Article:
Being able to compare investor ratios can mean the difference between investing in a good company or a bad company. Certain investor ratios are commonly cited and used to determine the health of a company; therefore, knowing how to interpret those numbers is crucial as an investor. Not only will you be able to more aptly compare investments, but you can use the investor ratios to devise trading strategies and weed out under-performing stocks.

## Importance of Ratios

As an investor, you want to get a snapshot of a company's health without having to pore over every line of its financial statements. Ratios give you such a snapshot. Comparing specific numbers from financial statements to other numbers provides you with a barometer of the company's financial health. Ratios are important, but a single ratio never tells the whole story. Comparing ratios to past ratios, or to the ratios of a company's competitors, can provide a context for the ratios. This comparison gives you an edge in determining which company's stock is a better investment.

## Earnings Per Share

Earnings per share (commonly called EPS) is a measure of profit (earnings) produced for each share that the company has issued. This ratio is an easy way to compare the profitability of different companies. An EPS figure that increases from quarter to quarter shows the company is doing well; if EPS drops, it means the company's growth is slowing. Calculate the ratio for a particular time period by taking net income, subtracting dividends on preferred stock, then dividing the total by average shares outstanding. EPS is usually provided in a company's earnings announcement each quarter.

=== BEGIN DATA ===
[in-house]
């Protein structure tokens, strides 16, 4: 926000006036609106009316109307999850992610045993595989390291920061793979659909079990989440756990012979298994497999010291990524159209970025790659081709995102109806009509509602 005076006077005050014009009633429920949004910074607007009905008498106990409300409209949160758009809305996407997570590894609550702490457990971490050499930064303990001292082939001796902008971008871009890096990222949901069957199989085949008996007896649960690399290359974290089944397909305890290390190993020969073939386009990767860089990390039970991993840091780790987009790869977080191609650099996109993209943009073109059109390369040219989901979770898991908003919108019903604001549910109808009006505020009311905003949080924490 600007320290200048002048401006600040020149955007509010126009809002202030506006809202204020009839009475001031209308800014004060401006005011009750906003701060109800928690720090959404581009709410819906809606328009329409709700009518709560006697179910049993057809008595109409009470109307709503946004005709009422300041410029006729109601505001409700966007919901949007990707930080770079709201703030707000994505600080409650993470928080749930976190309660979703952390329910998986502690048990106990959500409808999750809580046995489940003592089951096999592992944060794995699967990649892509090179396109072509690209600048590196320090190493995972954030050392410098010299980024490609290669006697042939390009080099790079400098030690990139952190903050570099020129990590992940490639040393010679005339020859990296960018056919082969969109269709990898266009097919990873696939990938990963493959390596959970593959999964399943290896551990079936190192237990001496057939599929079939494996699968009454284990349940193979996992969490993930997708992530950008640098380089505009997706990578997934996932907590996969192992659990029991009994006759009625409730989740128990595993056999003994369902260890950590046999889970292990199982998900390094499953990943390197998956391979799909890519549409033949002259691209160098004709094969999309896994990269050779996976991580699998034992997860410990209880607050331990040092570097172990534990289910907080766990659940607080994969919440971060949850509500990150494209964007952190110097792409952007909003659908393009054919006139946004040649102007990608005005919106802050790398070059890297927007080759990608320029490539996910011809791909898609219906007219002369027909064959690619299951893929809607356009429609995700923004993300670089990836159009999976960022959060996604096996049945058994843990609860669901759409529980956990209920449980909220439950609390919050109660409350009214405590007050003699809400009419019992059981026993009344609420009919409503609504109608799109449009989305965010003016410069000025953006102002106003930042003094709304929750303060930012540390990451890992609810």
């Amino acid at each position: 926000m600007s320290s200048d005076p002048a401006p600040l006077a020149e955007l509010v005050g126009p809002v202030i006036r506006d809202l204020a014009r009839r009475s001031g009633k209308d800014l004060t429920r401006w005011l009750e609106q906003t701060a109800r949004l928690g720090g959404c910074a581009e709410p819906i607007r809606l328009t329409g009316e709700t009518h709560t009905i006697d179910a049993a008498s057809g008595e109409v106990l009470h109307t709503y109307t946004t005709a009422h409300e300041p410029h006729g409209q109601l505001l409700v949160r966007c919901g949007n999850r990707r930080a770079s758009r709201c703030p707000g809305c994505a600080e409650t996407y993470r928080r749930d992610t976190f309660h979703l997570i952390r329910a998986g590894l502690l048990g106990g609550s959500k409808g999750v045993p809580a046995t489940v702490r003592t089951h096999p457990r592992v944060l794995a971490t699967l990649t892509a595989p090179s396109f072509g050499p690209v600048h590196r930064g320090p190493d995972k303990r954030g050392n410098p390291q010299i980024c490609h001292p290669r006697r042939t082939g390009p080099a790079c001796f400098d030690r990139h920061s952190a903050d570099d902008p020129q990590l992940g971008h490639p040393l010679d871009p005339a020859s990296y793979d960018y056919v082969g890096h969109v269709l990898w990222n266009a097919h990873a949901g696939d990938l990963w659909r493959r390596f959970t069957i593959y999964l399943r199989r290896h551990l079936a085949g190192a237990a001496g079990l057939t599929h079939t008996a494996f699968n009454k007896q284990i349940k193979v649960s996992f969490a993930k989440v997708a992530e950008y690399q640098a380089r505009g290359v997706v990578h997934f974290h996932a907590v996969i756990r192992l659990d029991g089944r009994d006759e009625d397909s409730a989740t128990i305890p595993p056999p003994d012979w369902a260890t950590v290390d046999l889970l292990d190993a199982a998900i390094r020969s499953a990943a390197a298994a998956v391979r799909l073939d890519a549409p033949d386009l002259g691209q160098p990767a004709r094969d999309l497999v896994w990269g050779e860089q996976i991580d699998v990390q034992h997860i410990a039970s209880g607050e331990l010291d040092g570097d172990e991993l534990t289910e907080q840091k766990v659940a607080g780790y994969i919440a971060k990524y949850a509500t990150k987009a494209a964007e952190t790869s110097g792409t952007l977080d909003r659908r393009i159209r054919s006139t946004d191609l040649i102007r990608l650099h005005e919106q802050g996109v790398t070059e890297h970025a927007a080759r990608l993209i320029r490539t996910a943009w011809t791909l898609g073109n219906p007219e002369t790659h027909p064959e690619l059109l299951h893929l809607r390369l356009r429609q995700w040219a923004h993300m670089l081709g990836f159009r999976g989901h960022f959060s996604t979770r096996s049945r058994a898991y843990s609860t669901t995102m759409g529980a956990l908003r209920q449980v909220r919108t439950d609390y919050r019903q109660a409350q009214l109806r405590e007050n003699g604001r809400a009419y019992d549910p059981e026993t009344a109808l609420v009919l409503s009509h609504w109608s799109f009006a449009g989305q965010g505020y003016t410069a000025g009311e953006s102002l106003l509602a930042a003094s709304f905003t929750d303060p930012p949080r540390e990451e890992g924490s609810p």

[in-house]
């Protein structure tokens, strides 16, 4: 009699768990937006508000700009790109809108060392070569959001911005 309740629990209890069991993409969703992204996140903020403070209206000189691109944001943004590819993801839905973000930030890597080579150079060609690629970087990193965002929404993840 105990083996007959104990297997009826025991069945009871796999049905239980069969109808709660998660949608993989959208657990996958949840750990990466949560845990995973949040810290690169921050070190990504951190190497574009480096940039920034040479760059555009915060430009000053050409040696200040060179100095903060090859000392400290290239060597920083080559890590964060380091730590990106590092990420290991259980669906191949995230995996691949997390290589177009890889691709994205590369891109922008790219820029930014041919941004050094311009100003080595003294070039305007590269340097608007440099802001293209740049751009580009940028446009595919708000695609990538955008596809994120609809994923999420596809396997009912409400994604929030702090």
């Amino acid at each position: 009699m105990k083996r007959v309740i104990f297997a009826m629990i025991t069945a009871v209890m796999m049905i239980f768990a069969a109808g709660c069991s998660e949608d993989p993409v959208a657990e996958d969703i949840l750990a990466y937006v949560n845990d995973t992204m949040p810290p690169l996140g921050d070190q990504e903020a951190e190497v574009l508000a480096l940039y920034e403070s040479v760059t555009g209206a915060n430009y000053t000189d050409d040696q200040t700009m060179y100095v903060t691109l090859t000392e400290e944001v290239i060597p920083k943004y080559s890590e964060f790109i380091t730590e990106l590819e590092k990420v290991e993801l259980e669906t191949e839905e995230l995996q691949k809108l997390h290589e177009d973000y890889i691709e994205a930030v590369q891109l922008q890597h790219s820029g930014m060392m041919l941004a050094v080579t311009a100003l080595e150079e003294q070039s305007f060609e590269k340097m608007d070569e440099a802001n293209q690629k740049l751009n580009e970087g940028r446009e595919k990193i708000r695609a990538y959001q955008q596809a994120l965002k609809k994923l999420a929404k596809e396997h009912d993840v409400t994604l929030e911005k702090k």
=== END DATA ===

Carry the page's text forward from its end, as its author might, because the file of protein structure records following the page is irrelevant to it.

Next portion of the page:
## Price-Earnings Ratio

The price-earnings (P/E) ratio is a gauge of value that tells you how much investors are paying per dollar of earnings. To calculate the P/E ratio, find the current share price and divide it by the EPS. This is usually calculated using EPS for the last 12 months, so add up the last four quarterly EPS numbers to get an annual figure. Compare the P/E ratio of one company to other companies in the same industry to determine which one investors value more. But there's still a lot of room for interpretation, based on each company's health: A lower P/E ratio could mean the stock is a bargain, or that investors are wary of the stock. A high P/E relative to the company's peers could mean the stock is overpriced, or that investors expect the company to do even better in the future.

## Dividend Yield

As an investor, dividends can play a significant role in your portfolio. From 1926 to 2010, the S&P 500 returned 9.9 percent per year on average, and 42 percent of that return came from dividends, according to a Sentry Investments study. Comparing the dividend yield of different companies' stock allows you to see which company is paying the best dividend relative to share price. Compute the dividend yield by dividing the annual dividends per share by the current share price. If the company has a good track record of paying dividends, and a high dividend yield relative to competitors, that means are getting a lot of bang for your investment buck. A low dividend yield, relative to the company's peers, means the stock may be overpriced for the dividend you are getting.

#### References

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